Day three at ALA was my last day in California, after about four weeks of traveling throughout the state. By that point, I was very tired, and only managed to attend one program before heading home. The program I attended was called Hey! I Want to Do That Too! Gaming and the Elementary Age Child (1330-1500).
This program was presented by Dr. Warren Buckleitner, a former elementary school teacher, current New York Times contributor, current adjunct assistant professor at NYU, and current editor of Children’s Technology Review. His presentation was on creating a media center, or Mediatech (like biblioteca), for a public library. Dr. Buckleitner split his presentation up into two parts:
- the history of Mediatech at his library, and
- selecting the right materials to create a Mediatech of one’s own.
During the first part, Dr. Buckleitner explained how he developed a Mediatech at the library where he lives (and is a library trustee) in Flemington, New Jersey. Luckily for Dr. Buckleitner, when he pitched the idea to “VIPs in town” and the library board in 1998, he faced no opposition. In 2000, he already had the support of an attorney, schools, and library trustees to create a non-profit organization and begin fundraising. By 2001, they decided on the library as the location of Mediatech, and the library board contributed a $100,000 trust to renovate the space. Mediatech opened on May 23, 2003, marking the anniversary of Charles Lindbergh’s nonstop transatlantic flight from New York to Paris.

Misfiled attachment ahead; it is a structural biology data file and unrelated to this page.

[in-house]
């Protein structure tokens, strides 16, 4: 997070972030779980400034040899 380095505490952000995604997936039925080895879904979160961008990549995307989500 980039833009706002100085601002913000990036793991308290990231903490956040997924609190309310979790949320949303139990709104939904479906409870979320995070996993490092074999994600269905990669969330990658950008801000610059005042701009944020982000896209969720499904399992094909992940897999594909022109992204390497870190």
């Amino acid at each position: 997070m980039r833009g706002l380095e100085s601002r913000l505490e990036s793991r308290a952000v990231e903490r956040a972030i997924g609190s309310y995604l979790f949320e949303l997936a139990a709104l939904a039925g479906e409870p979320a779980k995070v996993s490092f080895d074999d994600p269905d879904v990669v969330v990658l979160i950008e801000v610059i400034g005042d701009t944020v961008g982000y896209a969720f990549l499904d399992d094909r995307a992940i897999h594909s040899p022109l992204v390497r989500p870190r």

Dr. Buckleitner’s media center has about eight computers, all of which were donated. Most of the games available at Mediatech were donated by Dr. Buckleitner, himself, as he writes reviews for them.
Reflection on My Third Day at ALA Annual 2008
Dr. Buckleitner was a very good speaker. His presentation was engaging and informative. He definitely knows about children and what they want. However, I don’t know how useful this program would have been for someone who attempted to set up a media center, faced opposition, and was looking for advice. Dr. Buckleitner’s story almost sounded like a fairy tale; everything important went the way it should have. There wasn’t a struggle, which is a common thing in public libraries in America… what with the budget cuts and libraries closing everywhere.
I think this program could have been more useful if the speaker presented strategies for succeeding in cases where not everything goes the way it should.